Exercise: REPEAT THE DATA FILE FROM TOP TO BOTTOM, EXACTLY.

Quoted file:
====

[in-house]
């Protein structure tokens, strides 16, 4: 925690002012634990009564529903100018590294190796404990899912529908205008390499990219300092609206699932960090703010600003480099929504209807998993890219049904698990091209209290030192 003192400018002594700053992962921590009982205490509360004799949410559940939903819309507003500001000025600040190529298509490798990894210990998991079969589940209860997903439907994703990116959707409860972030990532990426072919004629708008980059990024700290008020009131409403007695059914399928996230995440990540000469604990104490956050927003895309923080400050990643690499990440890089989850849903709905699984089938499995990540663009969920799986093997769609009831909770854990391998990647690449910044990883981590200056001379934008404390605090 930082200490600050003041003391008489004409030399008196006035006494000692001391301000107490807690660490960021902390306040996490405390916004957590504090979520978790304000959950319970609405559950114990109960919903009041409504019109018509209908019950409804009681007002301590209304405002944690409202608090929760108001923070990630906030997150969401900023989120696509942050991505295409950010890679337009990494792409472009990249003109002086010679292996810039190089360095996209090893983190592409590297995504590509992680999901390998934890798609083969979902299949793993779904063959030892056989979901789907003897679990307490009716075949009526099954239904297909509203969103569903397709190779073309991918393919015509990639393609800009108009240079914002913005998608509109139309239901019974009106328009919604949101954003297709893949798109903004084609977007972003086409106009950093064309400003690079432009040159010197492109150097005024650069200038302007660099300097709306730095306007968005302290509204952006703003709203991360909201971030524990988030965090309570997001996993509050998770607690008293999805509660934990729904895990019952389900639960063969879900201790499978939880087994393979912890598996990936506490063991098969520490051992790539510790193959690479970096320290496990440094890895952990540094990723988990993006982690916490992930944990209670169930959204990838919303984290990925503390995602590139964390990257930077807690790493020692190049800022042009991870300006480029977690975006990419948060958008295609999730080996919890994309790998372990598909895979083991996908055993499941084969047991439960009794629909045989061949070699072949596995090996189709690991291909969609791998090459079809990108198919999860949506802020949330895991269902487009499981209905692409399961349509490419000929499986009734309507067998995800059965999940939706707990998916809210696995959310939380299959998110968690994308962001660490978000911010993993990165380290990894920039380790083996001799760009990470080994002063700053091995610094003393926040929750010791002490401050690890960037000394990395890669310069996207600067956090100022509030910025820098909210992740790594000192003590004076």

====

[in-house]
């Protein structure tokens, strides 16, 4: 925690002012634990009564529903100018590294190796404990899912529908205008390499990219300092609206699932960090703010600003480099929504209807998993890219049904698990091209209290030192 003192400018002594700053992962921590009982205490509360004799949410559940939903819309507003500001000025600040190529298509490798990894210990998991079969589940209860997903439907994703990116959707409860972030990532990426072919004629708008980059990024700290008020009131409403007695059914399928996230995440990540000469604990104490956050927003895309923080400050990643690499990440890089989850849903709905699984089938499995990540663009969920799986093997769609009831909770854990391998990647690449910044990883981590200056001379934008404390605090 930082200490600050003041003391008489004409030399008196006035006494000692001391301000107490807690660490960021902390306040996490405390916004957590504090979520978790304000959950319970609405559950114990109960919903009041409504019109018509209908019950409804009681007002301590209304405002944690409202608090929760108001923070990630906030997150969401900023989120696509942050991505295409950010890679337009990494792409472009990249003109002086010679292996810039190089360095996209090893983190592409590297995504590509992680999901390998934890798609083969979902299949793993779904063959030892056989979901789907003897679990307490009716075949009526099954239904297909509203969103569903397709190779073309991918393919015509990639393609800009108009240079914002913005998608509109139309239901019974009106328009919604949101954003297709893949798109903004084609977007972003086409106009950093064309400003690079432009040159010197492109150097005024650069200038302007660099300097709306730095306007968005302290509204952006703003709203991360909201971030524990988030965090309570997001996993509050998770607690008293999805509660934990729904895990019952389900639960063969879900201790499978939880087994393979912890598996990936506490063991098969520490051992790539510790193959690479970096320290496990440094890895952990540094990723988990993006982690916490992930944990209670169930959204990838919303984290990925503390995602590139964390990257930077807690790493020692190049800022042009991870300006480029977690975006990419948060958008295609999730080996919890994309790998372990598909895979083991996908055993499941084969047991439960009794629909045989061949070699072949596995090996189709690991291909969609791998090459079809990108198919999860949506802020949330895991269902487009499981209905692409399961349509490419000929499986009734309507067998995800059965999940939706707990998916809210696995959310939380299959998110968690994308962001660490978000911010993993990165380290990894920039380790083996001799760009990470080994002063700053091995610094003393926040929750010791002490401050690890960037000394990395890669310069996207600067956090100022509030910025820098909210992740790594000192003590004076």